“Mindy, I’m as torn up as you are, but we have to be there for Annalee.”

He was right. I strapped on my emotional armor and made every trip to St. Jude’s in Memphis with her. Our lives revolved around the fight for our daughter’s life.

There are few things I can imagine are more painful than watching a four-year-old undergo cancer treatments. The only thing that was worse was when the doctors said the unthinkable, “We’ve done all we can do for her. We’ll keep her comfortable.”

It was a rainy June day. Annalee had turned five three weeks before, and her celebration had been from inside a hospital room. We’d turned it into a makeshift hotel room, with at least two of us in the room with her at all times. Now that the end was at hand, the entire family, even my brother Evan who lived in Sacramento, had gathered to be with our Annalee. Since animals weren’t allowed, Shep’s favorite toy, a tattered old bear that was no more than rags, was in the bed next to Annalee. She clung to it.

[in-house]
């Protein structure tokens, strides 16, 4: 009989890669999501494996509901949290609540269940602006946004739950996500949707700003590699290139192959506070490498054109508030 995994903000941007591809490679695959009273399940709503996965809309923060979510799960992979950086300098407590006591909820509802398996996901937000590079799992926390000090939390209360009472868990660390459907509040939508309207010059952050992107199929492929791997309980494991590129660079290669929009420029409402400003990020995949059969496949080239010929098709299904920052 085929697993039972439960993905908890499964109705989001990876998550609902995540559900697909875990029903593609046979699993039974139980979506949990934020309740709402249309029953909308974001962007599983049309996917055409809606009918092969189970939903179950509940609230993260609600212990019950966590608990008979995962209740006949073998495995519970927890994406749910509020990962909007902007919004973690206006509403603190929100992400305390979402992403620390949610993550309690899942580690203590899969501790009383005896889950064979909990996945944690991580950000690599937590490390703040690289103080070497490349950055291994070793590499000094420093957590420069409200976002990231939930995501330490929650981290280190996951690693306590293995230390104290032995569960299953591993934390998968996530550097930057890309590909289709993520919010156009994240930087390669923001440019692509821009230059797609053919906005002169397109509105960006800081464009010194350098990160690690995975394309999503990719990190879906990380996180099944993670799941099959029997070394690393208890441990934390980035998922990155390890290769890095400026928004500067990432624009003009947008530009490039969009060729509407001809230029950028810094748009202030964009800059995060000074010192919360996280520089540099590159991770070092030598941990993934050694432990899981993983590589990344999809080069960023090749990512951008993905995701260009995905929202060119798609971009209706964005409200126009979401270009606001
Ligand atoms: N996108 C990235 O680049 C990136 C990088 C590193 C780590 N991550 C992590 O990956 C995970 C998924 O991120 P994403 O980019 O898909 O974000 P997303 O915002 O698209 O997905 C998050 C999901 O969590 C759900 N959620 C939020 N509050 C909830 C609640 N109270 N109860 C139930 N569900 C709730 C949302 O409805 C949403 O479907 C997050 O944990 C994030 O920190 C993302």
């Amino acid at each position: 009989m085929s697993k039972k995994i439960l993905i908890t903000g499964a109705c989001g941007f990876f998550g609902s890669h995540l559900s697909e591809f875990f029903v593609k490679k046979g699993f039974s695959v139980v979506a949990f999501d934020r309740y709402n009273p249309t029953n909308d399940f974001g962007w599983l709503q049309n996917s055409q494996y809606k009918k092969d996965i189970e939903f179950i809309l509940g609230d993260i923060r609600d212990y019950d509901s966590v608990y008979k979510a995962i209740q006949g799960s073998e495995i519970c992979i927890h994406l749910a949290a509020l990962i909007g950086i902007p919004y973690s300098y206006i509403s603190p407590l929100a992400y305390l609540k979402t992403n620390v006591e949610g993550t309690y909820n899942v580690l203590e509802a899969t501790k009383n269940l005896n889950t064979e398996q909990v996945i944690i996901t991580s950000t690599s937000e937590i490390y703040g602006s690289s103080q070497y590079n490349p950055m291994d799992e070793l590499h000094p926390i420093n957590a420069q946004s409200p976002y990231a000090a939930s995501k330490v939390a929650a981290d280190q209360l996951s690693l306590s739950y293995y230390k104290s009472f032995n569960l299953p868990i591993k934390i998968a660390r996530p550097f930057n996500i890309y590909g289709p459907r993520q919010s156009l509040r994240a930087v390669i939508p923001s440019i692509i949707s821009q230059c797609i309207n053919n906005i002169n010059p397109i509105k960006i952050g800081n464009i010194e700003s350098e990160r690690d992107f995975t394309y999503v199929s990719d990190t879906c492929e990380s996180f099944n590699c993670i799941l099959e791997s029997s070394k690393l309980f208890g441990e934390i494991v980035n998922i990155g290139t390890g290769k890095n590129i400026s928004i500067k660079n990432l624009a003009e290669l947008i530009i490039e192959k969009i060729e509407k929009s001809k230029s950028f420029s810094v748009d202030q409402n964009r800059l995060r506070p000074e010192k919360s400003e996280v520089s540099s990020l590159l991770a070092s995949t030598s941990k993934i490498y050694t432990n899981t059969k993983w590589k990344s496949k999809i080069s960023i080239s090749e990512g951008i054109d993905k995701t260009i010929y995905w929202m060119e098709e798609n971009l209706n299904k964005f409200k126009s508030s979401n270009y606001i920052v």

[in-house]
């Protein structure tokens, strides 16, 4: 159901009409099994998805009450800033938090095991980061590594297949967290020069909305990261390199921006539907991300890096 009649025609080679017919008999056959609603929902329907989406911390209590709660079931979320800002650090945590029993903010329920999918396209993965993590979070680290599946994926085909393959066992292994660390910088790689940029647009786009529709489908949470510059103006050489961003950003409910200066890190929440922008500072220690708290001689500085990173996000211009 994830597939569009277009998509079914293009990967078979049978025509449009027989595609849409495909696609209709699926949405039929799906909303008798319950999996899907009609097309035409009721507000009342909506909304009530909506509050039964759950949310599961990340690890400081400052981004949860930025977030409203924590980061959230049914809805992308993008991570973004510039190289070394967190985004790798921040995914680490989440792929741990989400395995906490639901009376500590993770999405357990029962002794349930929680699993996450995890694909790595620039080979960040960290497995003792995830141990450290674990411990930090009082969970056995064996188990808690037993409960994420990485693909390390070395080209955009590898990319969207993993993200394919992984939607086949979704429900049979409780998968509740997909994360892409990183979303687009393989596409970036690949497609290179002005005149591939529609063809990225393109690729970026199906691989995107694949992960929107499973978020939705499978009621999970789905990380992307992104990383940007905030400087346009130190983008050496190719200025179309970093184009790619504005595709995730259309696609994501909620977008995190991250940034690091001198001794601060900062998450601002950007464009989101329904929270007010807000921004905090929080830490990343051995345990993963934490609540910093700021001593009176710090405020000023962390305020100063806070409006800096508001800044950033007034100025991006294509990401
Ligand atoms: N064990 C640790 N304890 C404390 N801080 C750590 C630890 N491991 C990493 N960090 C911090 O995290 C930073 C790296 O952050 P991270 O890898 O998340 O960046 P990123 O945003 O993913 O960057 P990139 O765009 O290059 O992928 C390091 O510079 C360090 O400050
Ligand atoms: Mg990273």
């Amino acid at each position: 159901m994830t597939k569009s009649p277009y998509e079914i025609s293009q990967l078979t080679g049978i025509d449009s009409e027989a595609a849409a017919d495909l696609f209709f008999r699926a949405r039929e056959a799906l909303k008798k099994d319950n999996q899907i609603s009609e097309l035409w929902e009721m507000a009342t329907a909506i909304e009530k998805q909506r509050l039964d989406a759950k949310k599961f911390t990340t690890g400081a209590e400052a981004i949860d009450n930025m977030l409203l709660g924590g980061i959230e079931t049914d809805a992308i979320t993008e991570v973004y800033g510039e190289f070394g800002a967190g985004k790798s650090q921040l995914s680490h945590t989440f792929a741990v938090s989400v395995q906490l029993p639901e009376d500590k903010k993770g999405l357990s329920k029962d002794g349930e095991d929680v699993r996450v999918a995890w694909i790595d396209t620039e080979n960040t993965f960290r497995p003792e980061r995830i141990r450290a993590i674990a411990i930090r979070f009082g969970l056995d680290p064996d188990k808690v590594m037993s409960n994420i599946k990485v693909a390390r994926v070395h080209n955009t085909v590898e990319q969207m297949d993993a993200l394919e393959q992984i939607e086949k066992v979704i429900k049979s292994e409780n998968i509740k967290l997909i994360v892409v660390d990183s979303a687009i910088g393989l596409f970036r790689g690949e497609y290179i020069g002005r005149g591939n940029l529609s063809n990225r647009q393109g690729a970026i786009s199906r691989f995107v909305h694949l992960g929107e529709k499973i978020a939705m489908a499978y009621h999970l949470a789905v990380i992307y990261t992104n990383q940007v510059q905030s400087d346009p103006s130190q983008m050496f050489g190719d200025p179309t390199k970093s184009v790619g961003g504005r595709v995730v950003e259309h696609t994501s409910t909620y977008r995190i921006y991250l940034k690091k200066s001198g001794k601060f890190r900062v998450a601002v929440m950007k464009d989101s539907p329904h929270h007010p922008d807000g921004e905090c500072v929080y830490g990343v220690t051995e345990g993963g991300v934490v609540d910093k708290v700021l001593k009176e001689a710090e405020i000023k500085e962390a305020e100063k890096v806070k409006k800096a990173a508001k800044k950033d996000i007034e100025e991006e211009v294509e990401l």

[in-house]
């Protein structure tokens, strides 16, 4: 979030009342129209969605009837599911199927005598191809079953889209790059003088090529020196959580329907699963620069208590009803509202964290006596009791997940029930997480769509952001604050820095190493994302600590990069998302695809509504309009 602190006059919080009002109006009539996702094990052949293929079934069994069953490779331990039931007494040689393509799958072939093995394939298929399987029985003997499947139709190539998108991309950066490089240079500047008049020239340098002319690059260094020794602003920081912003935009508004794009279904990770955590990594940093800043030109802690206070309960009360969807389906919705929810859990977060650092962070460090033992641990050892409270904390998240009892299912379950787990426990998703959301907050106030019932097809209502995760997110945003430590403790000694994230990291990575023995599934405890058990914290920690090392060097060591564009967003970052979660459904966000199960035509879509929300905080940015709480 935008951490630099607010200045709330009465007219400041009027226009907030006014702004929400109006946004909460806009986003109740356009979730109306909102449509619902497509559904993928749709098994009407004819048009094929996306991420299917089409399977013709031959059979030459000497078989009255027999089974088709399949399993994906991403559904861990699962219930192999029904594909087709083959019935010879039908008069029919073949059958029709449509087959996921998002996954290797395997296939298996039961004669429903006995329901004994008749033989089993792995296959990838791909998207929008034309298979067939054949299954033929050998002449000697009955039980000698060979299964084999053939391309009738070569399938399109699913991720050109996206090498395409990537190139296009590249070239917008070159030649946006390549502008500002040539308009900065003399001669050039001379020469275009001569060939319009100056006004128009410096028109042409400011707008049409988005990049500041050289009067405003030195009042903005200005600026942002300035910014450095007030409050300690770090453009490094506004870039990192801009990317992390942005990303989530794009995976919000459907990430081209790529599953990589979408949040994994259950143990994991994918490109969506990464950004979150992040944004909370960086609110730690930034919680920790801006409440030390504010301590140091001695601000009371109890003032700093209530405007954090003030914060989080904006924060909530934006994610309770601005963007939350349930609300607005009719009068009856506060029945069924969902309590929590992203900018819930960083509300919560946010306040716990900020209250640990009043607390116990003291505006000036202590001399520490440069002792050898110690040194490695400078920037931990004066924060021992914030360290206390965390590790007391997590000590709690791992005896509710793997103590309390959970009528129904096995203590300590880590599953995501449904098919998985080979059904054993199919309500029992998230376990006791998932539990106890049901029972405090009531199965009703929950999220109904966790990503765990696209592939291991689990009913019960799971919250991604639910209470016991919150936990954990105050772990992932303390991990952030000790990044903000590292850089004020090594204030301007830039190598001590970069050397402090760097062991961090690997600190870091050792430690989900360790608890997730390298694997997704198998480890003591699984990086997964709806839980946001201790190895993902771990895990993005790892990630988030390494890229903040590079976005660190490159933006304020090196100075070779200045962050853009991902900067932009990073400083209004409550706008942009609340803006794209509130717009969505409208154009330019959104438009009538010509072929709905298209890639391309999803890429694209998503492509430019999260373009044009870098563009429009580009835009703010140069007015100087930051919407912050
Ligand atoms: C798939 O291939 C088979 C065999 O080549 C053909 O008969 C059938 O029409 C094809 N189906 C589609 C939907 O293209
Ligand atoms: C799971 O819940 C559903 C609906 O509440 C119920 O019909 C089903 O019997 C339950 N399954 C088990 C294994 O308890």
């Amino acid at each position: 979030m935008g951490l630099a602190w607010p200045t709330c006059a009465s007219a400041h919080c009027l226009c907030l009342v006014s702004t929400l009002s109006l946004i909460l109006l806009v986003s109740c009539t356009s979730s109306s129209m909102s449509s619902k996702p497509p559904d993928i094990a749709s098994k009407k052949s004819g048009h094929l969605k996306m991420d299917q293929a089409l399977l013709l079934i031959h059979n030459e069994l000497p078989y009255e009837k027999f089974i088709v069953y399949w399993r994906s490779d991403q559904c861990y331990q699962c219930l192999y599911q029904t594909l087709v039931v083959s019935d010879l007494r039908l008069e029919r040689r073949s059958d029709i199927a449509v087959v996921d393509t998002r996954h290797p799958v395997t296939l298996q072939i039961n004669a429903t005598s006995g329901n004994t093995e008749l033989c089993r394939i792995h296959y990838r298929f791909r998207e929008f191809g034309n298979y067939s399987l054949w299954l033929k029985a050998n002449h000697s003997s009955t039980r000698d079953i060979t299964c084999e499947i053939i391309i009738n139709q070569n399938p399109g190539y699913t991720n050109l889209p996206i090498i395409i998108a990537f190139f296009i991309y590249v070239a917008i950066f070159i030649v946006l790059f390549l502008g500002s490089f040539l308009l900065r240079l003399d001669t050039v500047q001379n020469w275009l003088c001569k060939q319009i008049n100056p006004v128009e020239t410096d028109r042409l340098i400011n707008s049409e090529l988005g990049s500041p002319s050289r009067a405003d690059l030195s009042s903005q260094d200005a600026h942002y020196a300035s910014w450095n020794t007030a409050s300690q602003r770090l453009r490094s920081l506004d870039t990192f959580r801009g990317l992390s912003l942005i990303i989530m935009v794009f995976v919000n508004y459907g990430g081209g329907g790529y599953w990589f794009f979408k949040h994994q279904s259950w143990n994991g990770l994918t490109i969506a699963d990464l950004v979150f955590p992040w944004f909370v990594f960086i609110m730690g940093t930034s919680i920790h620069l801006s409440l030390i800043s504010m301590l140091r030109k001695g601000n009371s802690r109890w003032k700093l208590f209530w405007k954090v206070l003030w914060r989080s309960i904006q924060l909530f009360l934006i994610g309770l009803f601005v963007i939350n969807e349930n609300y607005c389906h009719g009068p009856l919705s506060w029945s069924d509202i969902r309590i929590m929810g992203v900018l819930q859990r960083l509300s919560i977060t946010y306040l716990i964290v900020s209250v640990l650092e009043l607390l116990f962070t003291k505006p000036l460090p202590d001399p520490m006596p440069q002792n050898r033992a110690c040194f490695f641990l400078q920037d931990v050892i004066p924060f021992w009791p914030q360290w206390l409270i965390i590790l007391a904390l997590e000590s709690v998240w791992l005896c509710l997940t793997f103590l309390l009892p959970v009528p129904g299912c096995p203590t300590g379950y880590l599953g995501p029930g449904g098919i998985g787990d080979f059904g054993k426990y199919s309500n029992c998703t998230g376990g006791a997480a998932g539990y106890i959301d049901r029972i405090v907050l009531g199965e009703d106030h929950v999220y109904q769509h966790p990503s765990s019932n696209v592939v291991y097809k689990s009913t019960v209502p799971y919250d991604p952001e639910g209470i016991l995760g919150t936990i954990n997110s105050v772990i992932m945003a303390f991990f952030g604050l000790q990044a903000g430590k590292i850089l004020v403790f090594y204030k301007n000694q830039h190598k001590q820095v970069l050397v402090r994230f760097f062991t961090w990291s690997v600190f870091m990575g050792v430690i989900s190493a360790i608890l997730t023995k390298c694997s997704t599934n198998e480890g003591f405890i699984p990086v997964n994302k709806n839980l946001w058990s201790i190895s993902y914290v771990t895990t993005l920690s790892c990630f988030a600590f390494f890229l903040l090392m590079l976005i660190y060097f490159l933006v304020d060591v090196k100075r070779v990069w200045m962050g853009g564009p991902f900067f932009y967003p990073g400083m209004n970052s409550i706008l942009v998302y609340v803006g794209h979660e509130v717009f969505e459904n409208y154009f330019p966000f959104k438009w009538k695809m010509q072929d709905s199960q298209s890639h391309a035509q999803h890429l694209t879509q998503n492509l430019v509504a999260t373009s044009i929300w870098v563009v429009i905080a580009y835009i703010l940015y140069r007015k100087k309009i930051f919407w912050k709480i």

As the beeping of the heart monitor slowed, and the gauges on the machine registered her weakening vitals, Annalee turned to me in almost a whisper.

“Mama, where’s my bucket?”

“It’s in the corner, next to Grandpa.”

“Can you bring it to me?”

I wiped the tears from my eyes as my father handed me the tiny pink pail. He gently squeezed my hand as he gave it to me. Turning back to her bedside, I carefully handed it to Annalee.

She peered inside it and smiled.

“It’s full, Mama. I want you to have it.”

We all glanced curiously at each other, knowing the bucket was empty.

“Why do you want me to have it, Annie?

“I’ve been saving these for you for a long time. I knew you’d need them.”

“Baby girl, I don’t understand.”

“They’re my wishes, Mama. I knew I couldn’t go until I had a bucketful to leave you. You’ll be okay without me now. I put these wishes in here so you’d always have plenty of good luck.”

A tear trickled down the side of my face. Annalee looked out the window as a butterfly landed on the pane. And then my little girl closed her eyes, content that she’d left me with her bucketful of wishes.